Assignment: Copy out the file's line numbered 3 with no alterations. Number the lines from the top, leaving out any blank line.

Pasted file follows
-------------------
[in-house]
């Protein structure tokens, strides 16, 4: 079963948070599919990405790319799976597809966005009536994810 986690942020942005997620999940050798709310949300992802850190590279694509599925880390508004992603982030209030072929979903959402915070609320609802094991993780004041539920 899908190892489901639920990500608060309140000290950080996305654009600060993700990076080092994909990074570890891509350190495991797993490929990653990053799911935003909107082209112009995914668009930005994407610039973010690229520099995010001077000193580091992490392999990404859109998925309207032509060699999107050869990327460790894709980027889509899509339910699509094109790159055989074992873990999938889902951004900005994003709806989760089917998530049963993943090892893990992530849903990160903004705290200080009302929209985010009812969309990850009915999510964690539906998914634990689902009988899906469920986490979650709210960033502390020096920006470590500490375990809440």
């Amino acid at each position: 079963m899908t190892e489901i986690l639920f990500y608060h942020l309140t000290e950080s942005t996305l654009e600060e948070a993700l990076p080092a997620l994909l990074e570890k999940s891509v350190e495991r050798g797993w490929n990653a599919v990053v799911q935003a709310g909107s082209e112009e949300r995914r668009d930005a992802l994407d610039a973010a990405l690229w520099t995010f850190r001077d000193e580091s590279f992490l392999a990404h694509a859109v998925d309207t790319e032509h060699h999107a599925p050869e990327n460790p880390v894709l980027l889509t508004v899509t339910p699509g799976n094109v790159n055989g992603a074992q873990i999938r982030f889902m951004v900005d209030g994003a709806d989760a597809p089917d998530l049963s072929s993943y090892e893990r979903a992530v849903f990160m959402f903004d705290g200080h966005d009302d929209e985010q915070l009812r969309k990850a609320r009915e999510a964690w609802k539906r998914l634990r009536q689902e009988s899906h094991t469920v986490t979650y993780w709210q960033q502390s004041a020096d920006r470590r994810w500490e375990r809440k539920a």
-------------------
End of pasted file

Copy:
């Amino acid at each position: 079963m899908t190892e489901i986690l639920f990500y608060h942020l309140t000290e950080s942005t996305l654009e600060e948070a993700l990076p080092a997620l994909l990074e570890k999940s891509v350190e495991r050798g797993w490929n990653a599919v990053v799911q935003a709310g909107s082209e112009e949300r995914r668009d930005a992802l994407d610039a973010a990405l690229w520099t995010f850190r001077d000193e580091s590279f992490l392999a990404h694509a859109v998925d309207t790319e032509h060699h999107a599925p050869e990327n460790p880390v894709l980027l889509t508004v899509t339910p699509g799976n094109v790159n055989g992603a074992q873990i999938r982030f889902m951004v900005d209030g994003a709806d989760a597809p089917d998530l049963s072929s993943y090892e893990r979903a992530v849903f990160m959402f903004d705290g200080h966005d009302d929209e985010q915070l009812r969309k990850a609320r009915e999510a964690w609802k539906r998914l634990r009536q689902e009988s899906h094991t469920v986490t979650y993780w709210q960033q502390s004041a020096d920006r470590r994810w500490e375990r809440k539920a």